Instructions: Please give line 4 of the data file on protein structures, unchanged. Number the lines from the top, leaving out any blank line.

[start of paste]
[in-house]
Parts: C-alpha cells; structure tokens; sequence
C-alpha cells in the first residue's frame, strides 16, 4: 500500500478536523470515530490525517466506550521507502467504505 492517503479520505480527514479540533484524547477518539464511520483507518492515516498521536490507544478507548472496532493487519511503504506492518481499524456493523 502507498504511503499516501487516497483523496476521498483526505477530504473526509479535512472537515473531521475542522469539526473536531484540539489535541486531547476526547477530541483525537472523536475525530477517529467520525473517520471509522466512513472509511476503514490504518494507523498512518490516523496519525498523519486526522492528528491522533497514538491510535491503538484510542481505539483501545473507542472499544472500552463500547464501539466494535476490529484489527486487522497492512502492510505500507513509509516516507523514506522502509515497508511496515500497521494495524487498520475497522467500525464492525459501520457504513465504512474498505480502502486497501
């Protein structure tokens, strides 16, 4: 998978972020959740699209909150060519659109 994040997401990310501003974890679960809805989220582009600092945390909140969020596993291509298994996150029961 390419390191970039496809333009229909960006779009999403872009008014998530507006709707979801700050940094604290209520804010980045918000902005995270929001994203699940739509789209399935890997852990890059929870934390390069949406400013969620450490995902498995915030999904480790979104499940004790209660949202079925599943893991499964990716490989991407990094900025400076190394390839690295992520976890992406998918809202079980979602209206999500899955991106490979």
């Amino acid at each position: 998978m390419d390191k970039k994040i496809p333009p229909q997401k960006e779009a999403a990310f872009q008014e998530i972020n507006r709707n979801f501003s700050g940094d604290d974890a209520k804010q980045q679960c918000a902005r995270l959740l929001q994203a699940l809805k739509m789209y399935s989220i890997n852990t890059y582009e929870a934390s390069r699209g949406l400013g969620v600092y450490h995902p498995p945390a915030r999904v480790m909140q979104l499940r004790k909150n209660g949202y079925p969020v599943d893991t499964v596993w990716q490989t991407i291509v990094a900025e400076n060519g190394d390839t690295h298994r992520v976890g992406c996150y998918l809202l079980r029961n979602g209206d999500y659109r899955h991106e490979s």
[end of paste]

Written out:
């Protein structure tokens, strides 16, 4: 998978972020959740699209909150060519659109 994040997401990310501003974890679960809805989220582009600092945390909140969020596993291509298994996150029961 390419390191970039496809333009229909960006779009999403872009008014998530507006709707979801700050940094604290209520804010980045918000902005995270929001994203699940739509789209399935890997852990890059929870934390390069949406400013969620450490995902498995915030999904480790979104499940004790209660949202079925599943893991499964990716490989991407990094900025400076190394390839690295992520976890992406998918809202079980979602209206999500899955991106490979």